America, the beautiful
It's impossible to talk about Far Cry 5 without mentioning just how spectacular its world looks. The team at Ubisoft Montreal built a version of Montana that allows the player to genuinely feel like they're experiencing the grandeur of the American West. Traversing forests, running through open fields, fishing in streams and exploring small towns are a joy.
Driving an ATV across a mountain trail reminded me of the summers I spent biking through the woods with my brother, while riding around in a pickup truck on dirt roads and crossing rickety bridges took me back to road trips in the mountains around western Pennsylvania with my family.
The fact that Far Cry 5 was able to coax such specific emotions from my memories is a testament to how impressive this game looks and plays.
That said, there are occasional pop-in issues, and load times are long even on the PlayStation 4 Pro. I also wish Ubisoft added more variability to the cultists' character models. At this point I've taken out so many shaggy-haired men wearing white sweaters that I'm starting to think the game is about a cloning experiment gone horribly wrong.
Peggies and preppers
Of course, that's not the case. Far Cry 5 revolves around a cult, the ominous-sounding Project at Eden's Gate, run by David Koresh stand-in Joseph Seed and his siblings John, Jacob and Faith.
At the game's outset, you, a deputy with the Hope County Sheriff's Department, another deputy, the county sheriff and a U.S. Marshal try to take Joseph into custody on a warrant. But after slapping the cuffs on him and get him into a waiting chopper, Joseph's followers manage to take the craft down and rescue their dear leader back.
After escaping the wreck and evading capture by the cult, you meet up with a prepper named Dutch who helps get you started on your mission to crush the Project at Eden's Gate cultists, or Peggies, as the townsfolk call them, who have taken over the county.
How does a cult take over a county in modern day America without drawing the attention of, say, the National Guard? By buying off the police, blocking the roads and cutting off all communication to the outside world, that's how.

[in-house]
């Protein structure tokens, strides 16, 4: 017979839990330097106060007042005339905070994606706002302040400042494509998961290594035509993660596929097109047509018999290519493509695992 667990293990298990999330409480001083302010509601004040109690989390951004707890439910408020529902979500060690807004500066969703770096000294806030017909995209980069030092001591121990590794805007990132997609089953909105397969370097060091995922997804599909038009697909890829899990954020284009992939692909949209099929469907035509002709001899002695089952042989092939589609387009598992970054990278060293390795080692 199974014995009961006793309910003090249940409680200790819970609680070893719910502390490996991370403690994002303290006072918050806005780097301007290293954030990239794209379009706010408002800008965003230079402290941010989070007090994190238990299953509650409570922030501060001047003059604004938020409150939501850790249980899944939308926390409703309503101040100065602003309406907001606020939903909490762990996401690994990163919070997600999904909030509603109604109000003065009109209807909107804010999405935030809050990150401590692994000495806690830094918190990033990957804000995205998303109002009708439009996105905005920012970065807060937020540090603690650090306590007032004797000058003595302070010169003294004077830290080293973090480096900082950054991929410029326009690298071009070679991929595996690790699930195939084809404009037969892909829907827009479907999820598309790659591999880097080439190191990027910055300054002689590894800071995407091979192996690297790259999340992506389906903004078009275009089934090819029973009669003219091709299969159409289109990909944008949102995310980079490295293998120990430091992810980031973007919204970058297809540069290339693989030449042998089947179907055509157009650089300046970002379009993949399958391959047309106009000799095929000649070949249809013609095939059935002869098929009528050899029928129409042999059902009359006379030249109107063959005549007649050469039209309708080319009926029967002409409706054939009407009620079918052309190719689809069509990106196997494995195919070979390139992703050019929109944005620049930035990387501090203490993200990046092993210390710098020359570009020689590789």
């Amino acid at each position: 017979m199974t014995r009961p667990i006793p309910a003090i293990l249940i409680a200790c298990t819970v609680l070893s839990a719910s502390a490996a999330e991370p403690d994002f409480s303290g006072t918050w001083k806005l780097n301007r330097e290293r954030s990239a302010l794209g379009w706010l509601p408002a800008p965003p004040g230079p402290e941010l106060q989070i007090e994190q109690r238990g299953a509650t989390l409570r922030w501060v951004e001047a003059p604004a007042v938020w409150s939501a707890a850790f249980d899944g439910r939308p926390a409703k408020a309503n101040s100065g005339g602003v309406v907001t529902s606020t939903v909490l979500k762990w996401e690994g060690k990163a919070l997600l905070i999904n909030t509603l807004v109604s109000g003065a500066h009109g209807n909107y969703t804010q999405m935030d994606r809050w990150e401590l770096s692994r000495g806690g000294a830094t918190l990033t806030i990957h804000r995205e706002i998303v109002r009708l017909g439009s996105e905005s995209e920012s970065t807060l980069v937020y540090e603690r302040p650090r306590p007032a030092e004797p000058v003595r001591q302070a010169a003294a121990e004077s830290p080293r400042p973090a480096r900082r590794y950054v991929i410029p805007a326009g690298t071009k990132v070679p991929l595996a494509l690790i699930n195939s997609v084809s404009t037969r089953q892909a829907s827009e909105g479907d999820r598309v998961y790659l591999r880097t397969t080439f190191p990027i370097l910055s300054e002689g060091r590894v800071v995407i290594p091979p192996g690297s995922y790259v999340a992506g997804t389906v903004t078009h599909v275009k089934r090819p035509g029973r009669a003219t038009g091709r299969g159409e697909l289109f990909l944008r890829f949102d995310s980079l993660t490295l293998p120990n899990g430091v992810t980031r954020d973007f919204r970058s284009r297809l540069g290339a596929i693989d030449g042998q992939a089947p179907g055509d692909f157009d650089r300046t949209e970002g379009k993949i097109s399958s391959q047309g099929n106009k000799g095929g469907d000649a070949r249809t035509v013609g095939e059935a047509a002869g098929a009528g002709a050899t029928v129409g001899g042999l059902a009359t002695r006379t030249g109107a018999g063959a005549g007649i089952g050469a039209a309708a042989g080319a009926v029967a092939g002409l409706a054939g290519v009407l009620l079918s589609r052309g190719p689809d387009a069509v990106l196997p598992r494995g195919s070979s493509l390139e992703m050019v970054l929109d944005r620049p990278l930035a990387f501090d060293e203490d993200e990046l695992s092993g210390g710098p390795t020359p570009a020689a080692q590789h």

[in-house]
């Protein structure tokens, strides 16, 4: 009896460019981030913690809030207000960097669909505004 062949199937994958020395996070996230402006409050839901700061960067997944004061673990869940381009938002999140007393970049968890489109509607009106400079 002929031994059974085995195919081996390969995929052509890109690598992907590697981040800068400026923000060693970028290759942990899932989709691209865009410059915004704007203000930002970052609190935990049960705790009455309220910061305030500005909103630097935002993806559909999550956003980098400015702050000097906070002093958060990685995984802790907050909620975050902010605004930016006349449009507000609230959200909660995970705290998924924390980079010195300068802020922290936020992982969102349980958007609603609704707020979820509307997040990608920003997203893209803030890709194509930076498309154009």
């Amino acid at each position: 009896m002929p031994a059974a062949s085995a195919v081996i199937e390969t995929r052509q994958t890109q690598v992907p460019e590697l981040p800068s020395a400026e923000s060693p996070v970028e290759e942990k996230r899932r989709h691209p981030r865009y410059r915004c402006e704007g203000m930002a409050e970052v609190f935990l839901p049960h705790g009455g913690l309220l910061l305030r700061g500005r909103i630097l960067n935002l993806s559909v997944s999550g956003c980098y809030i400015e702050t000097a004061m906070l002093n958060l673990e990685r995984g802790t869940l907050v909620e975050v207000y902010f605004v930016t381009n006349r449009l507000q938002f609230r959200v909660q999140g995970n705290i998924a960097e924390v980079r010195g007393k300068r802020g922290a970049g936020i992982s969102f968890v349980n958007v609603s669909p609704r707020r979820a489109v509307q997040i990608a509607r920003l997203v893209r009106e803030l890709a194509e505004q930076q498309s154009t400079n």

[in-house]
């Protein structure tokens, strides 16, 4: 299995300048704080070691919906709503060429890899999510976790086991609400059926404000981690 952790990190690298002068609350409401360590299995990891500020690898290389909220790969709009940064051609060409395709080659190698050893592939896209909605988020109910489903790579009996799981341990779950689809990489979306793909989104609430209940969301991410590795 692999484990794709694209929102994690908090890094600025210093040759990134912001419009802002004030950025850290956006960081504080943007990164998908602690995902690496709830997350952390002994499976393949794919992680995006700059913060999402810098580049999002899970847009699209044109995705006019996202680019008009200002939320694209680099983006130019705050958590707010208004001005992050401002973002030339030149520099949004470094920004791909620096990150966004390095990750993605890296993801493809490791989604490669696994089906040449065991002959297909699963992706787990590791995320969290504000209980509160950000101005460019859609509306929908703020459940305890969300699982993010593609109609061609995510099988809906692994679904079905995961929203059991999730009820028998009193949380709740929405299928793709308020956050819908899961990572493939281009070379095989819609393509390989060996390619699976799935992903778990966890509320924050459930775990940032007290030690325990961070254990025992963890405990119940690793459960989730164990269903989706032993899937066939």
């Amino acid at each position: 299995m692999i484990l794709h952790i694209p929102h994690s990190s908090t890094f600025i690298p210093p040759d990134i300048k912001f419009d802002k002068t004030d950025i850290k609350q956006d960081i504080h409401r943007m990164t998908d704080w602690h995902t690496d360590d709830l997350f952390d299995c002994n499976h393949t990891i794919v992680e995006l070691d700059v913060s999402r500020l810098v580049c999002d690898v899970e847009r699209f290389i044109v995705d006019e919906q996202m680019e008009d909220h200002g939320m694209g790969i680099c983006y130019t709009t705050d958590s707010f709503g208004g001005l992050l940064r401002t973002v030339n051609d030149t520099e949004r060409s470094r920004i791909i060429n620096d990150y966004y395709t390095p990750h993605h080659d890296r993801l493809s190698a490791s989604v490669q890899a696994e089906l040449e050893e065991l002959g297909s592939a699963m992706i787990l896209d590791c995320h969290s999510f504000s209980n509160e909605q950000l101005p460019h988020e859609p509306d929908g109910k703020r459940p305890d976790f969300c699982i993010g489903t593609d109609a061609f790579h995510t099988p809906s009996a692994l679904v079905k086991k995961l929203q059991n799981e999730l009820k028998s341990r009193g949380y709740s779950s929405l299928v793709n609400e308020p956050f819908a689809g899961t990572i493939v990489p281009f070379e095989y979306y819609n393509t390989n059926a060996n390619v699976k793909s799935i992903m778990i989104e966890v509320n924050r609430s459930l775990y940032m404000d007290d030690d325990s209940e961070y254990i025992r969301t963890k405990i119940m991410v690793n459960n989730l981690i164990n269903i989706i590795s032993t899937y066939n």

It's a hard pill to swallow, but at least the game tries to explain how and why the cult wants to take over. What it doesn't do, though, is make you feel any kind of emotion for the endless number of cultists you kill.
It's a shame, because Far Cry 5's atmosphere and environments seem purpose built to tackle the issues of drug addiction, manipulative leaders and the existential fear Americans seem to feed on. The game's big bads are interesting, and the side characters are fun to chat with, but the narrative never really takes you anywhere particularly new or insightful. It's not a bad story, but it hits many of the same notes we've seen before.
Leaning on its strengths
Where Far Cry 5 excels is in the open-world combat that is a hallmark of the series and allows you to tackle virtually any task as you see fit. Need to take down an outpost? Why not sneak up on it and eliminate the enemies with your compound bow? Or, you could lure each enemy away one-by-one and take them out with your bare hands.
Not destructive enough? You could always go in with guns blazing, or run over every enemy you see with a big rig. Heck, Far Cry 5 even gives you the chance to pilot WWII planes armed with rockets and bombs, letting you rain destruction down on the Peggies. Sure, the planes' controls are incredibly simplistic, but nothing is more satisfying than jumping into your plane to down the annoying helicopters and enemy pilots that have been harassing you on the ground for the last two hours.
Further upping the firepower level, is Far Cry 5's new Gun for Hire mechanic that allows you to hire non-player characters to serve as your backup. You can hire everyone from a sniper to a pilot to a very good dog named Boomer to help you pulverize the Peggies. Co-op availability also lets you fight through the game with a friend or friends.
Naturally, it wouldn't be a Far Cry game if you didn't have to capture a seemingly endless number of enemy outposts. But unlike previous series entries you never feel like you're capturing the same plot of land over and over again. That's because each outpost has its own unique characteristics whether it be a junkyard or pumpkin farm.
If you don't want to spend your time blowing up a small chunk of U.S. soil, though, you can always turn to recreational activities like hunting, fishing or simply taking in the beauty of rural Montana.
Should you get it?
Far Cry 5 is a fun, downright gorgeous game to play alone or with a friend. The combat is fast-paced and the ability to pilot a plane or helicopter adds new levels of verticality to this insane game world. But while there are plenty of interesting characters ranging from alien-obsessed preppers to townspeople excited for the local Testy Festy, the game's plot doesn't quite reach the heights it sets out to.
Fans of the Far Cry series should absolutely dive into this entry, while more casual players will have a blast exploring the game's open world and then blowing it to smithereens. Just don't expect a particularly moving story.
Reviewed on the PlayStation 4 Pro
What's hot: Gorgeous environments; chaotic sandbox-style gameplay; fast-paced combat
What's not: Narrative falls short despite promising setup; enemy characters lack variety
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